After much soul searching, and job searching, I ended up at the UC Office of Federal Governmental Relations (FGR) in Washington, DC. In this role, I serve as an advocate for UC with Congress, the Administration, and federal agencies. I also interact with experts in government relations at other universities with DC offices, as well as those from higher education associations, and staff at federal agencies and Capitol Hill. This position combines various facets of my interests: research policy, higher education, advocacy, and workforce development. This position blends all of my interests together and will be a great stepping stone for my next career move.

Adriana Bankston

In my current role, one particular aspect where my research training is valuable is in organizing events where we bring UC researchers to Capitol Hill to talk about their work, either in the format of individual or group meetings or in the format of larger events such as briefings. This type of event requires someone who is both knowledgeable about the research system, and the science-policy space. In this sense, I can help researchers explain their science to non-scientists, and thereby increase the value of their work to policymakers. I’m also one of a few individuals in the office with a science degree, which also brings valuable expertise to the team.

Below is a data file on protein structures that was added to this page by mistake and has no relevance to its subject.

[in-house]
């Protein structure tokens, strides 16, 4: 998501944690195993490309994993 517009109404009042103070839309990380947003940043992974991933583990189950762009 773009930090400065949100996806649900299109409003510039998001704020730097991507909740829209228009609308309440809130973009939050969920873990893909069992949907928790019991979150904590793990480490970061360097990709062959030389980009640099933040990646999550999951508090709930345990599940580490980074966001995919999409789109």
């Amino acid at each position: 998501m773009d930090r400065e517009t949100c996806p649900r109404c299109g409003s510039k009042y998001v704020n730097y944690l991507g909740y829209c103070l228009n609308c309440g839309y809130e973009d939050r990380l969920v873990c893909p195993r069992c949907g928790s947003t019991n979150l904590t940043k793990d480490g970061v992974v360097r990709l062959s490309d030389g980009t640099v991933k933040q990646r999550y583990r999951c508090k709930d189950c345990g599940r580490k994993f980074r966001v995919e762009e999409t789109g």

So the moral of the story is that you may not arrive where you first thought you would be (in my case, being a faculty member), but where you are ultimately supposed to be, and that road will likely be paved with many defining moments that will guide your career along the way.

This post represents the writer’s personal views and not the views of their employer, the University of California.


About the Author:

Adriana Bankston is a Principal Legislative Analyst in the University of California (UC) Office of Federal Governmental Relations, where she serves as an advocate for UC with Congress, the Administration, and federal agencies. Prior to this position, Adriana was a Policy & Advocacy Fellow at The Society for Neuroscience (SfN), where she provided staff support for special and ongoing projects, including SfN’s annual lobby event and the society’s annual meeting. In addition to working at UC, Adriana also serves as Vice-President of Future of Research, and is Chief Outreach Officer at the Journal of Science Policy and Governance. Adriana obtained her PhD in Biochemistry, Cell and Developmental Biology from Emory University and a Bachelor’s in Biological Sciences from Clemson University.